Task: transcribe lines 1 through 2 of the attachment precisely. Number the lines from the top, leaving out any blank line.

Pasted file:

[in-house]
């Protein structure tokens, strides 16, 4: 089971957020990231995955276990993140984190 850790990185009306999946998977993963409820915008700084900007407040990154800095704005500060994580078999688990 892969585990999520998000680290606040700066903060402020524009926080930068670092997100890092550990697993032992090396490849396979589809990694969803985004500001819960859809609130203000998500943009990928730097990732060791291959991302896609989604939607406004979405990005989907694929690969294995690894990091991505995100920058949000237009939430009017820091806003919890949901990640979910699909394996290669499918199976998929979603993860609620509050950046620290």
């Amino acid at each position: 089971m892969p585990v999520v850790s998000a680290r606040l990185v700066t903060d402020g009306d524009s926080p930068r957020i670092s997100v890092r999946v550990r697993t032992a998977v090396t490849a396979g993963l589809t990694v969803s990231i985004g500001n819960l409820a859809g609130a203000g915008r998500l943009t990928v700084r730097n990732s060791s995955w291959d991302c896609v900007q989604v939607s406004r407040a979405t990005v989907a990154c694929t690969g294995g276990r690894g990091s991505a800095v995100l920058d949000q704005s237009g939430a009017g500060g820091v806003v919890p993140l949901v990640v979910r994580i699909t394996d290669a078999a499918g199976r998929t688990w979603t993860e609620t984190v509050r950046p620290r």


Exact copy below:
[in-house]
């Protein structure tokens, strides 16, 4: 089971957020990231995955276990993140984190 850790990185009306999946998977993963409820915008700084900007407040990154800095704005500060994580078999688990 892969585990999520998000680290606040700066903060402020524009926080930068670092997100890092550990697993032992090396490849396979589809990694969803985004500001819960859809609130203000998500943009990928730097990732060791291959991302896609989604939607406004979405990005989907694929690969294995690894990091991505995100920058949000237009939430009017820091806003919890949901990640979910699909394996290669499918199976998929979603993860609620509050950046620290």